Three years after an emotional run at Indianapolis Motor Speedway, IndyCar Series star Dario Franchitti has been selected by The Henry Ford to once again drive one of Jim Clark’s most famous race vehicles in the 2013 edition of the Goodwood Revival in England, Sept. 13-15.
The three-time Indianapolis 500 winner, was previously chosen to drive this historic car in 2010 when it returned to the Indy track for the first time since Clark drove the car to victory there in 1965. That victory, the first for a rear-engine car, and the first Indy win for Ford Motor Company, helped change Indy car racing forever.
“We are thrilled that Dario accepted the offer to drive the Lotus at Goodwood,” said Christian Overland, executive vice president of The Henry Ford. “We know how much the car means to him, and also how much the chance to help honor his hero Jim Clark means to him and his family.”
“The drive at Indy was a highlight of my life,” said Franchitti, who currently drives for Target Chip Ganassi Racing. “I’ve won the Indy 500 three times, but to drive that car there that day was something very, very special. Back in 1965, that car was cutting edge technology. It still feels very sharp and is bloody quick, especially in a straight line. You open up the four-cam Ford and hear that glorious noise, it’s just incredible. I was driving the car that day in Indy very much below its capability because it is a one-off, special piece of history. The drive that day was a very personal thing for me.”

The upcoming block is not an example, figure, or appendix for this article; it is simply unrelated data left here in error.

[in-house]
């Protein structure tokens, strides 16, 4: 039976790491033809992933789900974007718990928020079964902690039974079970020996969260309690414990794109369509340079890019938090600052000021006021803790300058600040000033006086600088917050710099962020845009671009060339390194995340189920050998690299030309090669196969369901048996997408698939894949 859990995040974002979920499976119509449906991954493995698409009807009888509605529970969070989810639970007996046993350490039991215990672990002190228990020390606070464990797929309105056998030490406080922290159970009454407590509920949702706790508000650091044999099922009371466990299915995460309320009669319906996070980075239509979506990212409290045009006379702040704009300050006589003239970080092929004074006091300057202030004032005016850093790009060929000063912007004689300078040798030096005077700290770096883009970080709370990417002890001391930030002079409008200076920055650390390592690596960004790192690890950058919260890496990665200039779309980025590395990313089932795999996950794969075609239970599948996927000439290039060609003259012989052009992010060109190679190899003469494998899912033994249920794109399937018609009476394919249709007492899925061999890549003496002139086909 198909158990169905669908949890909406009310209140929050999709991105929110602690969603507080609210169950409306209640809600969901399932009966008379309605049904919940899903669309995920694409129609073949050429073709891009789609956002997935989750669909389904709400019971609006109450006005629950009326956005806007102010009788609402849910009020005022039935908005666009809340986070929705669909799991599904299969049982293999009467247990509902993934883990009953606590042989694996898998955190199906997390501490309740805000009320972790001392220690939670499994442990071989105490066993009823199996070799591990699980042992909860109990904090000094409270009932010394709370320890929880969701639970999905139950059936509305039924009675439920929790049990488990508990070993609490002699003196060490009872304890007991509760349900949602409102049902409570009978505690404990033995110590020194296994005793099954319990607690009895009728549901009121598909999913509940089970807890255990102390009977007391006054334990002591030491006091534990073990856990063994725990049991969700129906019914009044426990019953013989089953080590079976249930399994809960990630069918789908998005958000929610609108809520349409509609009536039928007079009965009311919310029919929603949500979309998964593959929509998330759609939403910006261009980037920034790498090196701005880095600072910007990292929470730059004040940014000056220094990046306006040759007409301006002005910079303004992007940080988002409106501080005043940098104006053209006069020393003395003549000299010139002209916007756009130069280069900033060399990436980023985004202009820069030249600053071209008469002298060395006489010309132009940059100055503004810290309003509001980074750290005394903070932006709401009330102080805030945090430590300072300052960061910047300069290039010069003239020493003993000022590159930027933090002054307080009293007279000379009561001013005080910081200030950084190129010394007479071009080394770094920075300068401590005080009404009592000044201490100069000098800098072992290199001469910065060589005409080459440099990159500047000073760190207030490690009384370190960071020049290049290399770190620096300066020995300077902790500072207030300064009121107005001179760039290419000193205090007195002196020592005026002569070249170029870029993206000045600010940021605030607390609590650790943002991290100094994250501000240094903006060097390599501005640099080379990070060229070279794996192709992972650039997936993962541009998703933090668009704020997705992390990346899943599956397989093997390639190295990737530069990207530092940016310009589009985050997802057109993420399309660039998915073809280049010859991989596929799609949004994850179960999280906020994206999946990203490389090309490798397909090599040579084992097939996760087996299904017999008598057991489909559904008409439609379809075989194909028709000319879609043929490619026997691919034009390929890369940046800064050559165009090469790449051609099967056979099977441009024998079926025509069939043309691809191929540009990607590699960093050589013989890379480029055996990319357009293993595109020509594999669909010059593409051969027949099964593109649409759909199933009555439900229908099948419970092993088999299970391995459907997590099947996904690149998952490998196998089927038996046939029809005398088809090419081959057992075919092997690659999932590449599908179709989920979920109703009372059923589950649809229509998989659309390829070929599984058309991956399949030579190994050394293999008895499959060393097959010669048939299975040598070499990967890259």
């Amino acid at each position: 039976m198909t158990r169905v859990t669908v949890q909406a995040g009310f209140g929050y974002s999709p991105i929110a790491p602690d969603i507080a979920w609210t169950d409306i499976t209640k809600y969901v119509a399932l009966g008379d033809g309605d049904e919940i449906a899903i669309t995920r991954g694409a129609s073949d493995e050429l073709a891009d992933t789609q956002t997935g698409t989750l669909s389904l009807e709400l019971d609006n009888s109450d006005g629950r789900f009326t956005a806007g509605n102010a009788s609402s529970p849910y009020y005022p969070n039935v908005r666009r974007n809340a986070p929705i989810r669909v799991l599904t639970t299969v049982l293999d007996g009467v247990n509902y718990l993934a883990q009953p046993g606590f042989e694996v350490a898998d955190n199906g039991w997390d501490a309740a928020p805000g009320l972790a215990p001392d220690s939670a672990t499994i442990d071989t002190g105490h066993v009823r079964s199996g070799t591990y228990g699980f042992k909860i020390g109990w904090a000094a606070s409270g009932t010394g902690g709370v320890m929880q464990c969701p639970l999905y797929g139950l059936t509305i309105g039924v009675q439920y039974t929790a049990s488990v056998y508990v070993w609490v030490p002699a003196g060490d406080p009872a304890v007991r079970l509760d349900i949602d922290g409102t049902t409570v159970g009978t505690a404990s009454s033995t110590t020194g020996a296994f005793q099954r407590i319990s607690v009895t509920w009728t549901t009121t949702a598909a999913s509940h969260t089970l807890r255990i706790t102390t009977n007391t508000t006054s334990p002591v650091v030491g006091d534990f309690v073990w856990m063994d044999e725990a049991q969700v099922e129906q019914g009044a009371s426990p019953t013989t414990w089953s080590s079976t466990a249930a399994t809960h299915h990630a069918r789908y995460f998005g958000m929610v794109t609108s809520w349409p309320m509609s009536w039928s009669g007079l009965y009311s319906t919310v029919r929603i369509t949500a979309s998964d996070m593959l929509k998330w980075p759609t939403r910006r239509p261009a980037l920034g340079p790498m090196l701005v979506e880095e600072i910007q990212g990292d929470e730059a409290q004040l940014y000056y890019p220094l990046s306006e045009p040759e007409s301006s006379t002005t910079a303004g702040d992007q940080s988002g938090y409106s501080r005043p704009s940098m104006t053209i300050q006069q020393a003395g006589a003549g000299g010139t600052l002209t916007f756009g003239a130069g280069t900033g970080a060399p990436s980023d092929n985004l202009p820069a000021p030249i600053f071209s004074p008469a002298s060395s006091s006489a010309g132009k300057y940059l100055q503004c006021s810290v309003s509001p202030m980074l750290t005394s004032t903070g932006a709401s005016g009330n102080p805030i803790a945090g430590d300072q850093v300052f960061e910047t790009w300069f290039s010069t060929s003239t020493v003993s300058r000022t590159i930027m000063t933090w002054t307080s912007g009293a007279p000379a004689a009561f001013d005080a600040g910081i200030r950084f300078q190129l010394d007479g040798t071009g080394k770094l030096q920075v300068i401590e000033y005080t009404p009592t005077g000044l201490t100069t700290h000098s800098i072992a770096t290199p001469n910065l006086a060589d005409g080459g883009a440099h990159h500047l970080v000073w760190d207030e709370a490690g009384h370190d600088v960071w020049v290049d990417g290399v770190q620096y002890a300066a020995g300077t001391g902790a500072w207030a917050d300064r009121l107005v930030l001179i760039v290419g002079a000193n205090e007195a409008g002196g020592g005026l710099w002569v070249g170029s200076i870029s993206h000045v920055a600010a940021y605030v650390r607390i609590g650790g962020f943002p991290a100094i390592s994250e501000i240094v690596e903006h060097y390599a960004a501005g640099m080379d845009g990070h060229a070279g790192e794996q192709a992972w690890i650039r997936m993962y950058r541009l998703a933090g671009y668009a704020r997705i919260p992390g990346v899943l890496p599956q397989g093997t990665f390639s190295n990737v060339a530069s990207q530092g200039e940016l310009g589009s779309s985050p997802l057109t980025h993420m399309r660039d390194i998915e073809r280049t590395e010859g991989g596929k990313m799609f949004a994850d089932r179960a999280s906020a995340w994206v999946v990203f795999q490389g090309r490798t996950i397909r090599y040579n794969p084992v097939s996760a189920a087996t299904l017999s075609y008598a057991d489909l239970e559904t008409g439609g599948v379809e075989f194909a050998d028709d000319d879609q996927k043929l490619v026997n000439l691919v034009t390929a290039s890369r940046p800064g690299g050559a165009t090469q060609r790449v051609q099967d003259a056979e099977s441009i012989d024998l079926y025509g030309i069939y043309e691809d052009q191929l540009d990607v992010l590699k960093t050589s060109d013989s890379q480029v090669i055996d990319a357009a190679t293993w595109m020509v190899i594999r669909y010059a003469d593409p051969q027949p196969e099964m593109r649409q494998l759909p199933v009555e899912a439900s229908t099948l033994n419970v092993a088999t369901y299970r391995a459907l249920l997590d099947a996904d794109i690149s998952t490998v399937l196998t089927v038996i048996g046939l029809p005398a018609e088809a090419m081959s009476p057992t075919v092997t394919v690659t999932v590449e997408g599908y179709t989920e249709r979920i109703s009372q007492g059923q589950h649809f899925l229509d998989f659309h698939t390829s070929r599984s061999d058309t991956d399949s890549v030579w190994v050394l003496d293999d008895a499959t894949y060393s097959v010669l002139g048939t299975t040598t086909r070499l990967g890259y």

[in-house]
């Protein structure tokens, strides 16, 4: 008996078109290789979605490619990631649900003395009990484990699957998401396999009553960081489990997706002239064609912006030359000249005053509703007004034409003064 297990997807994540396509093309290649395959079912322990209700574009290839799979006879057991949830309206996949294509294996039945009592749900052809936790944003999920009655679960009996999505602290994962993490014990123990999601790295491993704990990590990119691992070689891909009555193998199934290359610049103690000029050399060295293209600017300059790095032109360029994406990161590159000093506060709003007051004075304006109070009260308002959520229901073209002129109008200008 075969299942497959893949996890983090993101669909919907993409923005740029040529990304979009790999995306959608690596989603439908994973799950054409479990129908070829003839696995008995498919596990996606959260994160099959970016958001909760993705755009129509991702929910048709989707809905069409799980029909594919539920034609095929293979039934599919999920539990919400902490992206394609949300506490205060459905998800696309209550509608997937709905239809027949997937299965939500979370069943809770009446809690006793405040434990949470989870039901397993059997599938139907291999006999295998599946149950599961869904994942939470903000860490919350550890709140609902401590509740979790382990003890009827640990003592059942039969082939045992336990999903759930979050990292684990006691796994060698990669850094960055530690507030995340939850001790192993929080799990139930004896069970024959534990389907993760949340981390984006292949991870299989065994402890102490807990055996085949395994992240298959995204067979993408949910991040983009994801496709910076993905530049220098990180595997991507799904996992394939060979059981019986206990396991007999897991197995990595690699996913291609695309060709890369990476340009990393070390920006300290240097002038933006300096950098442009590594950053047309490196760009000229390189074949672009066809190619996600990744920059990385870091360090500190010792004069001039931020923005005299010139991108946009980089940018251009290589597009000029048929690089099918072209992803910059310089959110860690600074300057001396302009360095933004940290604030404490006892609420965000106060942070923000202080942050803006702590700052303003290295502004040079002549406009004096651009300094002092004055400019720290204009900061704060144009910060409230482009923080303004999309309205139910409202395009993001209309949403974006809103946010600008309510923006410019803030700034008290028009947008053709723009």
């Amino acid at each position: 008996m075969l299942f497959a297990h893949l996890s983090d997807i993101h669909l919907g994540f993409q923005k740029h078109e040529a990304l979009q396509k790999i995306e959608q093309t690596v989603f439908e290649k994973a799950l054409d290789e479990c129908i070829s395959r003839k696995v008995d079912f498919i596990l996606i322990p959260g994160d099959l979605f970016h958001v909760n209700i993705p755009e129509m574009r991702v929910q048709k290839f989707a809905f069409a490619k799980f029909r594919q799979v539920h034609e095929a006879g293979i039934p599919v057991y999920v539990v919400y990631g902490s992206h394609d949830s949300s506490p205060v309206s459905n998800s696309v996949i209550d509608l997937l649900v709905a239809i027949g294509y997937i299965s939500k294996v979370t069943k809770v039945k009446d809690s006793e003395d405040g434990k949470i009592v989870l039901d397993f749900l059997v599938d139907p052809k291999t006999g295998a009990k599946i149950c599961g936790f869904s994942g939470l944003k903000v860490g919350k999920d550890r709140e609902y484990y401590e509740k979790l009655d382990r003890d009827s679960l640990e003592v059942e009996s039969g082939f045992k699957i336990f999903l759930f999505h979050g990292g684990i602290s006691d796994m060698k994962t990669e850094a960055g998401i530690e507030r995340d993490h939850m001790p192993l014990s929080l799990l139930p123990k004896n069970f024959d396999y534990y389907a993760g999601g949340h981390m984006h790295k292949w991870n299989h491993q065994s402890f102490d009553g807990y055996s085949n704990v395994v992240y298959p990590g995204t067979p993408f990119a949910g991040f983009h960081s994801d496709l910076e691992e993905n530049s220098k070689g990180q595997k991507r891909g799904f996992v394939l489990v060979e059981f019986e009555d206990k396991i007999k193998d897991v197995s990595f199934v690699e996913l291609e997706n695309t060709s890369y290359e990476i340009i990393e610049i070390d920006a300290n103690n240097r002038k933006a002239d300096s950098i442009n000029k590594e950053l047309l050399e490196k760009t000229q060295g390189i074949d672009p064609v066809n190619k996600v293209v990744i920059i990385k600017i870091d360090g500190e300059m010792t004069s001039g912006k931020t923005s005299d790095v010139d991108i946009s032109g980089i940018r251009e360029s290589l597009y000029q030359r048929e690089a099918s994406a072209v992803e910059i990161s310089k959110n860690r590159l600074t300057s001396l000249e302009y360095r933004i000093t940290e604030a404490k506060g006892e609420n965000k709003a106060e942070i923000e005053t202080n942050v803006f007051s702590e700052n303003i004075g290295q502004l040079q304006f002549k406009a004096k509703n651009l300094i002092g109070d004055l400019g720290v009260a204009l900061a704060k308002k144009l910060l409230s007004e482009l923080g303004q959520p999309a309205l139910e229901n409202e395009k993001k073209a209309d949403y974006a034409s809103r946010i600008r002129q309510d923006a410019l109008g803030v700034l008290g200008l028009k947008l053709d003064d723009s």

In 1965, the Lotus-Ford, driven by Scottish-born Formula 1 star Clark, won the Indianapolis 500. The Henry Ford acquired the car in 1977 and in 2009, the Ford engine was removed from the vehicle and shipped to Indianapolis, where conservation work began at Race Car Restorations, Inc. The chassis was restored by Classic Team Lotus run by Clive Chapman, son of Colin Chapman, founder of Lotus.
The creation of the Lotus-Ford stands as an excellent example of innovation and collaboration. Lotus and Ford Motor Company were ultimately brought together in the early 1960s by legendary American road-racer Dan Gurney. At that time, Gurney thought that the sleek, front-engine American Indianapolis race cars could be defeated by proper application of rear-engine, European Formula One technology. He introduced Ford engineers to Colin Chapman, founder of Lotus and one of the world’s most innovative race car builders. The result was a lightweight, aircraft-inspired Lotus chassis, with four-wheel independent suspension and powerful rear-mounted Ford V8 engine. The Lotus-Ford effectively killed the traditional Indy car and established a new paradigm for American racecars.
Franchitti will take the Lotus 38/1 on the course during the Jim Clark Tribute Parade throughout the weekend. The Lotus-Ford 38/1 Indy car will be on display all weekend at Goodwood in the paddock area of the event.